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How Eating Disorders Hurt Oral Health

A new school year can mean adjusting to new teachers, new social groups, intimidating course work, and lots of anxiety. With social media and  images of the “perfect” body/hair/makeup/clothes, those teen and pre-teen years can turn into a nightmare of poor confidence and a warped body image. The pressure to excel and be perfect seems heavier now than it has been for previous generations. Some students may engage in high risk eating habits to soothe anxiety, lose weight, or just gain control over something in their life. Eating disorders are scary and potentially life threatening, and they have serious effects on a sufferer’s oral health. 

 

Warning Signs

Dramatic weight loss is an obvious warning sign. However, weight changes from many eating disorders may not be immediately apparent. People suffering with eating disorders may become very skilled at hiding their weight loss under baggy or layered clothing. They will likely hide the fact that they are skipping meals, for example saying they ate earlier or they have plans to eat later. Severe mood swings, fatigue, or undue focus on physical appearance are also possible warning signs. Watch for preoccupation with weight, calories, and fat or carbohydrate contents of certain foods.

Keep in mind that eating disorders don’t just mean anorexia. In fact, many types of disordered eating may seem “healthy” at first glance. Extremely strict dietary limitations and fixation on only eating “clean” food may also indicate disorders such as orthorexia. Keep an eye out for food rituals like excessive chewing, refusing to let foods touch, or only eating a certain food or food group. Frequent, obsessive shifts between highly restrictive diets such as keto may also suggest a possible eating disorder.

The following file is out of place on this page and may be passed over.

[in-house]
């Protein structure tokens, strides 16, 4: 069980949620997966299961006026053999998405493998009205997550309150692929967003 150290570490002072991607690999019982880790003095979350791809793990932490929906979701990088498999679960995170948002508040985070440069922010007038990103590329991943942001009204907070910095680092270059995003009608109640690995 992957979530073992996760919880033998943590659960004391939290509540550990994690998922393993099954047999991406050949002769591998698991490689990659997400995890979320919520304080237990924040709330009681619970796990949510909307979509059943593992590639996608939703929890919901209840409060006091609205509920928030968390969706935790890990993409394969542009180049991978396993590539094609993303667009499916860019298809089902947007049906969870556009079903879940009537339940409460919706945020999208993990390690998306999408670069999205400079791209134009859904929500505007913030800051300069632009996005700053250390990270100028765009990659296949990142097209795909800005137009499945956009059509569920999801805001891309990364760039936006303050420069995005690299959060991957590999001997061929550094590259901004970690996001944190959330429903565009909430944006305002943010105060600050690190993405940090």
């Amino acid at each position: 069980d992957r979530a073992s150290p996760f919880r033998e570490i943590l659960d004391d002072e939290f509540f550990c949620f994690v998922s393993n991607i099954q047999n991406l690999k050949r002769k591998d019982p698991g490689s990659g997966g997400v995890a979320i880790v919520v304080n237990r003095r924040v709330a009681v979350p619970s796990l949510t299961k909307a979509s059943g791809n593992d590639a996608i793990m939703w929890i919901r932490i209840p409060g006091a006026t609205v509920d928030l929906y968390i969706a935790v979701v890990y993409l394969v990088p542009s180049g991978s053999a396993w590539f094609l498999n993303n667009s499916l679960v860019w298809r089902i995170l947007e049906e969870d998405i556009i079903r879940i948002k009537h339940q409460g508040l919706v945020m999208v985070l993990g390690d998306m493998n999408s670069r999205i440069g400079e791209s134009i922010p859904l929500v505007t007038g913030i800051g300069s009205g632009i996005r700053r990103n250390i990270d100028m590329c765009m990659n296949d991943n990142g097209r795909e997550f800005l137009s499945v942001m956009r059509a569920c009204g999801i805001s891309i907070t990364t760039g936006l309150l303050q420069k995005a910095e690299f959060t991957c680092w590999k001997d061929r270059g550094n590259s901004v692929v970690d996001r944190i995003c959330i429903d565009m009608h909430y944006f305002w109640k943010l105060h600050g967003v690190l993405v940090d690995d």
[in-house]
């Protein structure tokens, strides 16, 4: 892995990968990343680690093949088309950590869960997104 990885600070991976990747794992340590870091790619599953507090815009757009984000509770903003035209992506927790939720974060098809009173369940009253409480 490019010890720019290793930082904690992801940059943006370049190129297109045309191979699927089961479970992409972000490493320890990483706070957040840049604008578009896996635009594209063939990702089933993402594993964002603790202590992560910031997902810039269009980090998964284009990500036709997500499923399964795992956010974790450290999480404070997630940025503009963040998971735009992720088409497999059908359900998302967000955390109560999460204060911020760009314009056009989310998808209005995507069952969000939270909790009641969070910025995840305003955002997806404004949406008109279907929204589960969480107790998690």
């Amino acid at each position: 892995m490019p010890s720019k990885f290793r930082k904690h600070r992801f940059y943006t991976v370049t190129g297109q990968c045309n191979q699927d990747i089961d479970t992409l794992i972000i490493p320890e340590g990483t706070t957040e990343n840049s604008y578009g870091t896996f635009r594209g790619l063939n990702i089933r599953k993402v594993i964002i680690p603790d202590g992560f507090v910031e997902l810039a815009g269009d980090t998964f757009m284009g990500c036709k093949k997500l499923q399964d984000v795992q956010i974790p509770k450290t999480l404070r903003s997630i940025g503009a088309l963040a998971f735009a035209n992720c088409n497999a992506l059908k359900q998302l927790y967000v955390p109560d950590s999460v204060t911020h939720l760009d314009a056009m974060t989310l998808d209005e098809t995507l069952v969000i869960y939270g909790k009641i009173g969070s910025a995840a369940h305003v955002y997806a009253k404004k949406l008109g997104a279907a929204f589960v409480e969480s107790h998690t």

Oral Health Effects

Oral health effects can be one of the most visible signs of disordered eating aside from weight loss. Bulimia may have the most drastic effects on the teeth and gums. Frequent exposure to stomach acid erodes the enamel and can even cause severe gum recession, basically burning the gum tissue away over time. The front teeth may become translucent, weak, brittle, and chip or break easily. Lesions may appear on the throat or tongue from tubes or instruments to induce gagging. 

For anorexic and orthorexic patients, nutrient deficiencies can lead to severe decay. Calcium and vitamin D are essential for strong enamel. Additionally, lack of proper nutrients can cause gum disease. Gums may appear swollen, bright red, and shiny, and they will probably bleed easily. Salivary glands may swell and cause chronic dry mouth. For patients who purge frequently, the glands may become so swollen they will be visible to others and cause further emotional distress.

Degenerative arthritis of the jaw joint is another frequent side effect of eating disorders. Arthritis can cause severe pain, headaches, and difficulty moving the jaw.

 

Recovery and Coping

From an oral health care perspective, we want our patients to know that we are here to help, and everything you say during an appointment is strictly confidential. We want patients struggling with eating disorders to first focus on the easy part of protecting their oral health: brush and floss well every day, and make sure you get plenty of fluoride on your teeth. We can give you prescription rinses and tooth pastes to help protect your teeth, and make a plan to restore cavities or eroded teeth as soon as your recovery begins. Let us know if you are concerned about aspects of your eating disorder that may be harming your oral health. We may be able to help make your recovery easier and more comfortable.

If you are concerned about your child or a loved one whom you believe may have an eating disorder, keep in mind that many eating disorders start with anxiety and stress. Remember that males can also suffer from disordered eating. Try to be understanding and gentle when you approach the topic, and make sure your loved one knows you are a safe person to talk to. Recovery is possible, and your dental health team here at Lake Baldwin Dental is here to help.

 

By age 13, most girls report dieting, which can be a first step toward an eating disorder.
Both males and females can suffer from eating disorders.
The teeth and gums on the inner surfaces are frequently injured with eating disorders
Frequent decay and acid erosion
Erosion and chipping of front teeth

 


Lake Baldwin Dental

950 Lake Baldwin Lane
Orlando, FL 32814

Phone
407.515.8500

Fax
407.515.3039

Office Hours

  • Monday: 9:00am - 4:30pm
  • Tuesday: 8:00am - 5:00pm
  • Wednesday: 8:00am - 5:00pm
  • Thursday: 7:00am - 3:00pm
  • Friday: Closed
  • Saturday: Closed
  • Sunday: Closed

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